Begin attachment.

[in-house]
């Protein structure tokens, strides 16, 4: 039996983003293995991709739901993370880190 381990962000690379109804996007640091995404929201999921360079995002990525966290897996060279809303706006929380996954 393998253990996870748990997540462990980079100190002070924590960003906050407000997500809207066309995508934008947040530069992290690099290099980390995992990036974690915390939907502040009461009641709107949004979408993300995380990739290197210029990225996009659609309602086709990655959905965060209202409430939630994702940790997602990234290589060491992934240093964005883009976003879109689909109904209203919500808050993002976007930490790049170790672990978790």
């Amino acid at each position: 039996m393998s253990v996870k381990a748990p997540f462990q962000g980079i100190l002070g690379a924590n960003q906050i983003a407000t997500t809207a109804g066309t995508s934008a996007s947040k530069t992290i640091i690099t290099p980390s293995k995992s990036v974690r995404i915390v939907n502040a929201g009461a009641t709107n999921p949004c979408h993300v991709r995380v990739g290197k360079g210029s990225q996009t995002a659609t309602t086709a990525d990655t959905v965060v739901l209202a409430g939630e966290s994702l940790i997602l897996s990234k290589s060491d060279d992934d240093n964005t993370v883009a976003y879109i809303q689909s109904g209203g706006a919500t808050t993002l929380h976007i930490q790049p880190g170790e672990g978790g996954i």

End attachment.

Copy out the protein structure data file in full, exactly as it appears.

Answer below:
[in-house]
């Protein structure tokens, strides 16, 4: 039996983003293995991709739901993370880190 381990962000690379109804996007640091995404929201999921360079995002990525966290897996060279809303706006929380996954 393998253990996870748990997540462990980079100190002070924590960003906050407000997500809207066309995508934008947040530069992290690099290099980390995992990036974690915390939907502040009461009641709107949004979408993300995380990739290197210029990225996009659609309602086709990655959905965060209202409430939630994702940790997602990234290589060491992934240093964005883009976003879109689909109904209203919500808050993002976007930490790049170790672990978790």
């Amino acid at each position: 039996m393998s253990v996870k381990a748990p997540f462990q962000g980079i100190l002070g690379a924590n960003q906050i983003a407000t997500t809207a109804g066309t995508s934008a996007s947040k530069t992290i640091i690099t290099p980390s293995k995992s990036v974690r995404i915390v939907n502040a929201g009461a009641t709107n999921p949004c979408h993300v991709r995380v990739g290197k360079g210029s990225q996009t995002a659609t309602t086709a990525d990655t959905v965060v739901l209202a409430g939630e966290s994702l940790i997602l897996s990234k290589s060491d060279d992934d240093n964005t993370v883009a976003y879109i809303q689909s109904g209203g706006a919500t808050t993002l929380h976007i930490q790049p880190g170790e672990g978790g996954i």